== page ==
The U.S. South’s timber sector in 2005: a prospective analysis of recent change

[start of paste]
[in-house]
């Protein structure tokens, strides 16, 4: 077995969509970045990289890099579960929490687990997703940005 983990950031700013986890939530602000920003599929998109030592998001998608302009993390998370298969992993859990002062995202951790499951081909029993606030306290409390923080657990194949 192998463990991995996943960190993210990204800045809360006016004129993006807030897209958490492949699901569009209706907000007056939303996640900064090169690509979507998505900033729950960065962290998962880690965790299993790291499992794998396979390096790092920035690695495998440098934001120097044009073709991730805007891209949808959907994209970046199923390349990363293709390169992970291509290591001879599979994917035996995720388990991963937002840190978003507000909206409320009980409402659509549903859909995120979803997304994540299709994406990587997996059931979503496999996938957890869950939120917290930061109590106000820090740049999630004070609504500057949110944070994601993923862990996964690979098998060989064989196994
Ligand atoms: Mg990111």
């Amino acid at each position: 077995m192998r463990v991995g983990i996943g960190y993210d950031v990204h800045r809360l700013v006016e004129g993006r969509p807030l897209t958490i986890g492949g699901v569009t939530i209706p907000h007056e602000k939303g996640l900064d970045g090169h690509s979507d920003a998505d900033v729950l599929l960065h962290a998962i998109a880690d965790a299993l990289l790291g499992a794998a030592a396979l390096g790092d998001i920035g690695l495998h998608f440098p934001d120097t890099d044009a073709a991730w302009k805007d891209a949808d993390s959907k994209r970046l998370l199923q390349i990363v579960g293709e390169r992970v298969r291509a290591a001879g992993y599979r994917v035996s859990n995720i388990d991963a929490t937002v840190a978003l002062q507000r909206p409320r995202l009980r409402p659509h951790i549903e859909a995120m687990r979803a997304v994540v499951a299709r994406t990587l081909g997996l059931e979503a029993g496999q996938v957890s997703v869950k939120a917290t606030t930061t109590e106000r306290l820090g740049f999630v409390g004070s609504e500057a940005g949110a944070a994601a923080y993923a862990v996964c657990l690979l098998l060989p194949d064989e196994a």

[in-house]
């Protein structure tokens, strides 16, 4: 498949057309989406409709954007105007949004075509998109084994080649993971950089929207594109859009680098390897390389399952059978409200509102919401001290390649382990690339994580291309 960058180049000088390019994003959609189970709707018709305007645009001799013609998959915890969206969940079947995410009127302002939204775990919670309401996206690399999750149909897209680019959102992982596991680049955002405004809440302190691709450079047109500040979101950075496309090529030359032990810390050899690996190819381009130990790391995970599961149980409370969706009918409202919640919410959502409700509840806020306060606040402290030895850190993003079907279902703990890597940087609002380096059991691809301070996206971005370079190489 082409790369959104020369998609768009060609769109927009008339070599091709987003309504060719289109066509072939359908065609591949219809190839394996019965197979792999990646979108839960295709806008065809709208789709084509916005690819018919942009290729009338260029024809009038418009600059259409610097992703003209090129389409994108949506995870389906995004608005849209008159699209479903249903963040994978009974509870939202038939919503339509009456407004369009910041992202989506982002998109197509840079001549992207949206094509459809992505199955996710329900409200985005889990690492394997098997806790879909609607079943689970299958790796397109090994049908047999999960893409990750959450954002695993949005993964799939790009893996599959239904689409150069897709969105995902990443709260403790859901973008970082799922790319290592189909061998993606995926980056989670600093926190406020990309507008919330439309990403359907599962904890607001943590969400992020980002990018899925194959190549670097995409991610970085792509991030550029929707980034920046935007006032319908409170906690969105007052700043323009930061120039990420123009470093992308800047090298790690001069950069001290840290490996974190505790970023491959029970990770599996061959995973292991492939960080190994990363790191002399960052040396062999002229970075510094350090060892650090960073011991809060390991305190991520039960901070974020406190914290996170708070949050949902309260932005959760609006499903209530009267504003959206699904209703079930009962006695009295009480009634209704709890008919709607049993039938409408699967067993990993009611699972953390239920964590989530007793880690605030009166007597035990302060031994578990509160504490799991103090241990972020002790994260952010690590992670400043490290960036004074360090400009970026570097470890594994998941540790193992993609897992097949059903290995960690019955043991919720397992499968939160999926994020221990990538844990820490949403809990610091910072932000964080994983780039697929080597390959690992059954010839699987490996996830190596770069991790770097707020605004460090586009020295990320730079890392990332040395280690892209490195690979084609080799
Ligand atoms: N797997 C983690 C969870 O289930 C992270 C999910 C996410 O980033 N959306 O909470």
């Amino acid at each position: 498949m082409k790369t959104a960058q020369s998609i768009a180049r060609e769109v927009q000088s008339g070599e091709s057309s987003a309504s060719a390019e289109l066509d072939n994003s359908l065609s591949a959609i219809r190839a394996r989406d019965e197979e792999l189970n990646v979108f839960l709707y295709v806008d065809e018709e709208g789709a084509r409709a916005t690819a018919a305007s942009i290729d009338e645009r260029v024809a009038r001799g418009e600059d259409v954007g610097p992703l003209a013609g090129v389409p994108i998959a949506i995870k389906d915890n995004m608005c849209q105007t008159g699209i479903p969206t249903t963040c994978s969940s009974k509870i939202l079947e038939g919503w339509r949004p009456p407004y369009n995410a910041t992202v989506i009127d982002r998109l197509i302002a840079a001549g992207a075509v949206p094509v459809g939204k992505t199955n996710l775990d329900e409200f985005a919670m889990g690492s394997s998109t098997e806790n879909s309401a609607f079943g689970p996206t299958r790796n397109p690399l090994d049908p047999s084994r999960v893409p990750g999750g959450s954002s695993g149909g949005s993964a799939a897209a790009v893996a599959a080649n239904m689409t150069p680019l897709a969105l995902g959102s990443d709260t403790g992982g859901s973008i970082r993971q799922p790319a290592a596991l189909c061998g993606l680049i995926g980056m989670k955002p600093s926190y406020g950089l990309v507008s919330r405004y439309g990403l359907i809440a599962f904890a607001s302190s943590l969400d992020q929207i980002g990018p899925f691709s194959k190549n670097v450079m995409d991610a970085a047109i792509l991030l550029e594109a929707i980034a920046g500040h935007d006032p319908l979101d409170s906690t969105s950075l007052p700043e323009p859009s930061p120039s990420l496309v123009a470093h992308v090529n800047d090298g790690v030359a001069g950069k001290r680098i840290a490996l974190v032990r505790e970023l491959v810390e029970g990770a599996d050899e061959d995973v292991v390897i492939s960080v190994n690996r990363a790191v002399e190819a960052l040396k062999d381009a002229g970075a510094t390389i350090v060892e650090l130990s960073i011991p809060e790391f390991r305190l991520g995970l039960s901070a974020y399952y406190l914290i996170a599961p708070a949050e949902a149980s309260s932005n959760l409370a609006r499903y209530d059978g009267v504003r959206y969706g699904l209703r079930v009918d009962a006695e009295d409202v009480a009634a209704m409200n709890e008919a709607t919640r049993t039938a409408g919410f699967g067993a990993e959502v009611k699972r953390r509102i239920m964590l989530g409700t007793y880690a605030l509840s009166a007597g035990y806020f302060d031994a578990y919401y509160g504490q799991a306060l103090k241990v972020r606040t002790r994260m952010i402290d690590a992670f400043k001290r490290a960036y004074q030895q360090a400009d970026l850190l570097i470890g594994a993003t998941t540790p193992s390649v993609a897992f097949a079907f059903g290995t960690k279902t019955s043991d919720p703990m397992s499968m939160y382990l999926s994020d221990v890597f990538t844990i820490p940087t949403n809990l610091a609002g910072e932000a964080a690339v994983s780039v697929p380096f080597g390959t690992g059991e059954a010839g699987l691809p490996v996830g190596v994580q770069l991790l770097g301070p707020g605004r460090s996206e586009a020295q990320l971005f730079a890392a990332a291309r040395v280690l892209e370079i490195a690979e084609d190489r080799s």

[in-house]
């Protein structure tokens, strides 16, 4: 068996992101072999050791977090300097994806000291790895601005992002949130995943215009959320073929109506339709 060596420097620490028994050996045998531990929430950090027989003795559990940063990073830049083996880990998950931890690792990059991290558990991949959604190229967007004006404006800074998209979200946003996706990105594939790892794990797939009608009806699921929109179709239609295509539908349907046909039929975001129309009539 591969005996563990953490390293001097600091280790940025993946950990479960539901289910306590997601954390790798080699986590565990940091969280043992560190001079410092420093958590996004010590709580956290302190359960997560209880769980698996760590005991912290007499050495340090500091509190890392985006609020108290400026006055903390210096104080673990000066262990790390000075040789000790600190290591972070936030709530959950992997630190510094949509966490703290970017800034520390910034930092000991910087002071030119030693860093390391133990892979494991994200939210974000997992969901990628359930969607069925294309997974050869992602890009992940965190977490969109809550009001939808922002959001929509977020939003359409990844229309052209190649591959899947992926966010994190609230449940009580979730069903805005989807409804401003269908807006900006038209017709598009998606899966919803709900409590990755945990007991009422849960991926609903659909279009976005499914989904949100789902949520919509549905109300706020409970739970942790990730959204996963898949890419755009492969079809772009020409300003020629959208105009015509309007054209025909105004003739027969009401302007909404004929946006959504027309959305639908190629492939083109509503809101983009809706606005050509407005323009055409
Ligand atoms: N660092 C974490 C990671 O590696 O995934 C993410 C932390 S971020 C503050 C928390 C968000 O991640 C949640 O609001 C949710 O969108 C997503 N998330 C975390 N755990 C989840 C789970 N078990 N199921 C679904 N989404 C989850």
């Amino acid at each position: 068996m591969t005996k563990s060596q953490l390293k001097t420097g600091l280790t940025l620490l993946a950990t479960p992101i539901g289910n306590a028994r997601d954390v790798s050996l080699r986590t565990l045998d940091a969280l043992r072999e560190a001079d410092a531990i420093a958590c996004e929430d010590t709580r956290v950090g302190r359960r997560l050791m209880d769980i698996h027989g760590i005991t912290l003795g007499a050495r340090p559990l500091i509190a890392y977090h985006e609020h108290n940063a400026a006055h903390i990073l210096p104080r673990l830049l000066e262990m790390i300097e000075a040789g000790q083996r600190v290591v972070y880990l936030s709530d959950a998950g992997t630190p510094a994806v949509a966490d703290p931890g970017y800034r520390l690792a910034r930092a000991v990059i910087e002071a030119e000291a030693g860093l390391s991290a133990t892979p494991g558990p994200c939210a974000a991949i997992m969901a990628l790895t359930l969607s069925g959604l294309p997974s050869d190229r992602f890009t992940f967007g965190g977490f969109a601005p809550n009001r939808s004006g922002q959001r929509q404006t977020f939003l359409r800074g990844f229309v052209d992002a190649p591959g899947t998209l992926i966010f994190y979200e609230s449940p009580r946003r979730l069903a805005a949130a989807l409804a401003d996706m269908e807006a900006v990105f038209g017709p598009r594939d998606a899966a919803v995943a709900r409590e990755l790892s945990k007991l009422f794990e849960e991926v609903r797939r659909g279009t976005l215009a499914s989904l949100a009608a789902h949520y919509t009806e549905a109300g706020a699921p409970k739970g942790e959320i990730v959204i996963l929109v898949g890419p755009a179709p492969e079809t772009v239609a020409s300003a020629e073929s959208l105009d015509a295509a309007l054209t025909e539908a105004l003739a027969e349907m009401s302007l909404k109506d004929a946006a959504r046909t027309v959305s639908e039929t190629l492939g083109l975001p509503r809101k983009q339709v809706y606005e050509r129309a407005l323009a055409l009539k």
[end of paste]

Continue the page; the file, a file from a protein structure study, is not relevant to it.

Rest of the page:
Forest product markets are an important part of rural economies of the U.S. South, but recent changes in timber markets have raised questions about the future. Several factors have altered forest products markets since the late 1990s, including industry consolidations and associated changes in land ownership, changes in domestic consumption patterns and international trade patterns, and depreciation and closure of older processing facilities. The focus of this assessment of timber markets is on understanding how these and other demand-and-supply factors have affected the markets for various timber products. Our findings suggest that the demand for domestically produced timber products has declined somewhat in the United States, as domestic demands as well as exports have fallen. At the same time, the supply of domestically produced timber products has continued to expand since the late 1990s. The net result of these demand-and-supply changes may be (a) a decline in timber product output and (b) a disproportionately strong decline in associated prices. An evaluation of investment of wood products firms in manufacturing capacity within the region provides insights into future production potential. Paper production capacity has declined since the late 1990s, while lumber production capacity has remained near 1990s levels. Indications are, therefore, that demand for pulpwood to produce paper may not rebound to late 1990s levels in the foreseeable future. However, persistent low prices for softwood pulpwood could indicate long-term opportunities for the manufacture of other products from this product class. Long-term demand for solid wood products appears strong, signaling that a relatively favorable investment climate should exist in this part of the forest sector.